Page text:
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Autonomous cars controlled by an artificial intelligence are increasingly being integrated in the transport portfolio of cities, with strong repercussions for the design and sustainability of the built environment. This paper sheds light on the urban transition to autonomous transport, in a threefold manner. First, we advance a theoretical framework to understand the diffusion of autonomous cars in cities, on the basis of three interconnected factors: social attitudes, technological innovation and urban politics. Second, we draw upon an in-depth survey conducted in Dublin (1,233 respondents), to provide empirical evidence of (a) the public interest in autonomous cars and the intention to use them once available, (b) the fears and concerns that individuals have regarding autonomous vehicles and (c) how people intend to employ this new form of transport. Third, we use the empirics generated via the survey as a stepping stone to discuss possible urban futures, focusing on the changes in urban design and sustainability that the transition to autonomous transport is likely to trigger. Interpreting the data through the lens of smart and neoliberal urbanism, we picture a complex urban geography characterized by shared and private autonomous vehicles, human drivers and artificial intelligences overlapping and competing for urban spaces.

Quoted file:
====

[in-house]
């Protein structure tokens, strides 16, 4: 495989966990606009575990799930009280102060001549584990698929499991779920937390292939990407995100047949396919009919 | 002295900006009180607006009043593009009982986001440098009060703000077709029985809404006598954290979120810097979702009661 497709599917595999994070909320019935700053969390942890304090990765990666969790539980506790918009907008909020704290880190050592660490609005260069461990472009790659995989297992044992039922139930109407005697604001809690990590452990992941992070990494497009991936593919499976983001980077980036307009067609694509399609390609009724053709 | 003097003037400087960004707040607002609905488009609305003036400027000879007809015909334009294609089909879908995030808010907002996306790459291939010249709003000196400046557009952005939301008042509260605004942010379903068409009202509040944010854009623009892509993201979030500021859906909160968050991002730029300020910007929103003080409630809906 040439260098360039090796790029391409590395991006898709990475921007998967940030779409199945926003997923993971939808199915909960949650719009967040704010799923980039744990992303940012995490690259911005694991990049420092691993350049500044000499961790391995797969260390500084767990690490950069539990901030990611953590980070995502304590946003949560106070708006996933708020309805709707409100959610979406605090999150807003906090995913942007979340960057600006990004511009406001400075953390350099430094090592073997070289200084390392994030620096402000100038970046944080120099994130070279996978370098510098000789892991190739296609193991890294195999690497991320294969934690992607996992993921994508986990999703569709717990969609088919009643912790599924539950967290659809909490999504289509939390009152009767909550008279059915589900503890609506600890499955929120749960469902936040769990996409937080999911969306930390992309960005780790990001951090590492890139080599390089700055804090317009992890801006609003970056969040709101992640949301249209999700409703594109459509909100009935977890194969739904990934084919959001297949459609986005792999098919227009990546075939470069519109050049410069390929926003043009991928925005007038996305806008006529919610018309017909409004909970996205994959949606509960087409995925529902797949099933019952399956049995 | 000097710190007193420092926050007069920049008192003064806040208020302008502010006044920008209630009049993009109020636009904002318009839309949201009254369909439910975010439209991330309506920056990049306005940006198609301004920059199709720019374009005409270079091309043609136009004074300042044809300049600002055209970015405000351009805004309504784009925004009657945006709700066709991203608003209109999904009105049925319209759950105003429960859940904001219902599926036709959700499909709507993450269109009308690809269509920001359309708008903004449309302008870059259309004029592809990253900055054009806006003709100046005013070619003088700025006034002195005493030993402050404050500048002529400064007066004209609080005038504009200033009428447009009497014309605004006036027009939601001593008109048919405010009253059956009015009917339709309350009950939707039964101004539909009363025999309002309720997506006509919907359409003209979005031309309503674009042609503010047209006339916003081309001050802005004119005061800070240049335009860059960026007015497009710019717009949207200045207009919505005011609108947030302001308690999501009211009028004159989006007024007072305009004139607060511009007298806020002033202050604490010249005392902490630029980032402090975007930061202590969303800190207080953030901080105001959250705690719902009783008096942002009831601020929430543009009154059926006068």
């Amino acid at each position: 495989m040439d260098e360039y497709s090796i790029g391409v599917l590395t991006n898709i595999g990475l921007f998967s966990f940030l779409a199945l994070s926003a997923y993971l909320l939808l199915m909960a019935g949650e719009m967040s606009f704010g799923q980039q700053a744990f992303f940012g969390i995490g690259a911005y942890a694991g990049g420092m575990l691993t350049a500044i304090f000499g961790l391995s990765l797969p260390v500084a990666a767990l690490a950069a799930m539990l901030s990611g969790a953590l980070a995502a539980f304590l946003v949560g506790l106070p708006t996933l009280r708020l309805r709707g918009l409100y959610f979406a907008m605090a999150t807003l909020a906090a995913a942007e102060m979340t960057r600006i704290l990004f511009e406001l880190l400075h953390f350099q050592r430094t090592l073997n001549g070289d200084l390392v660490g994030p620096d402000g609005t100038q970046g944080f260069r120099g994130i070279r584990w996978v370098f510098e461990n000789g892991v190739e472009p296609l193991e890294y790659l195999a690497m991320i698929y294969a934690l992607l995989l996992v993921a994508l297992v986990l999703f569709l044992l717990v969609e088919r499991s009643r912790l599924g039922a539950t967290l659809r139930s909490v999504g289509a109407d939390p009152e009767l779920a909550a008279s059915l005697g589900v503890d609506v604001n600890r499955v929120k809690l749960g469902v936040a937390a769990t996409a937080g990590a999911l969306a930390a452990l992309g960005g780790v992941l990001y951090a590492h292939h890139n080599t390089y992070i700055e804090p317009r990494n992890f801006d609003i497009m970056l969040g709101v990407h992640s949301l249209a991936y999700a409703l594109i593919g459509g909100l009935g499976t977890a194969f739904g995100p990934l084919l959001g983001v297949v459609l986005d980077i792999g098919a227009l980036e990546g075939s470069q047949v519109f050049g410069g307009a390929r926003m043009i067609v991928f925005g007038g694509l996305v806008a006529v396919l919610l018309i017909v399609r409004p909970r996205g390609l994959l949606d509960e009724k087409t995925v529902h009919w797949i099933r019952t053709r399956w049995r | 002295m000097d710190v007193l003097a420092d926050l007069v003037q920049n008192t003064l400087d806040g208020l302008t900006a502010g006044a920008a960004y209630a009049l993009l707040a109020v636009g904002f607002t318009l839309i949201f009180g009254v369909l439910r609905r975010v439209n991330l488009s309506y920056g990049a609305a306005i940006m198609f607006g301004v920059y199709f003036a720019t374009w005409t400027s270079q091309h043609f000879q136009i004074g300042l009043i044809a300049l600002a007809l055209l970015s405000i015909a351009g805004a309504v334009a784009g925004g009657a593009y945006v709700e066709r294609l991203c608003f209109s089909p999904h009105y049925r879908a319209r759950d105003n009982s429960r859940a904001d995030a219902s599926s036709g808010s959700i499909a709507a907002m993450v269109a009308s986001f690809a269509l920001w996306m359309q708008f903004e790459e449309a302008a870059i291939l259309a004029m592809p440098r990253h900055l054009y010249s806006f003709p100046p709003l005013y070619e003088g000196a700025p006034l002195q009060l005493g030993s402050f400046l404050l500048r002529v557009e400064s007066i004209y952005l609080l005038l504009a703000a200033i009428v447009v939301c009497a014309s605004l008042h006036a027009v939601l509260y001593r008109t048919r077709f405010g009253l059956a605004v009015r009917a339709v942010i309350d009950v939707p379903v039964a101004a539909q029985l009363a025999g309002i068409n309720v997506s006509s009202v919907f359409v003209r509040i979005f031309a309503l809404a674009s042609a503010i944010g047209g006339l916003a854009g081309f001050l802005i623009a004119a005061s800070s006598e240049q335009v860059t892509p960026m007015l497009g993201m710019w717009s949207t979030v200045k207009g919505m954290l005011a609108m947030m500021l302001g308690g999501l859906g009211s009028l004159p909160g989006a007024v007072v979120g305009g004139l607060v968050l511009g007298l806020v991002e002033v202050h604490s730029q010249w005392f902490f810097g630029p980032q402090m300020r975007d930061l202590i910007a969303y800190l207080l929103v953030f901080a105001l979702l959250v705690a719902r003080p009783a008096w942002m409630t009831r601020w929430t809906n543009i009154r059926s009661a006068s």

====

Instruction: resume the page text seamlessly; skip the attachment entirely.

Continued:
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Major cities in developing countries are increasingly becoming motorized. Thus, effective solutions to address the negative impacts that come with rising car-ownership are needed as part of an overall travel demand management strategy. In developed and emerging economies, shared-mobility in the form of car-sharing is becoming popular as potentially low-cost and environmentally sustainable alternative to car-ownership. Yet, our understanding of car-sharing adoption and diffusion factors in developing countries is limited. In this study, we fill this gap by examining car-sharing adoption intentions among young adults aged between 18 and 35 years in Ghana, Sub-Saharan Africa. Using structural equation modelling, we model car-sharing adoption intentions based on a framework that integrates individuals’ perception of the benefits of car-sharing, attitudes towards the environment and technology, trust of stewardship in car-sharing, perception of innovativeness of car-sharing, travel expectations and socio-demographic factors. We found that pro-technology and pro-environmental attitudes correlate positively with perceived benefits of car-sharing. Perceived benefits of car-sharing, in turn, has the largest predictive effect on intentions to car-share. Other factors, including individuals’ previous experience using Uber on-demand taxi services, gender, education, driver’s licensure and expectation of comfortable and fast travel options, all predict car-sharing adoption intentions. While there exists an interest in both station-based and free-floating car-sharing services, more of the would-be users favour the latter than the former. Also, majority of the potential adopters (62%) would join a car-sharing service within the first one year of its introduction. An important finding is that dissatisfaction with existing public transit services underpins car-sharing intentions, implying that relying on car-sharing alone to meet travel needs, without a holistic strategy of providing quality and affordable public transit services, could lead to unsustainable outcomes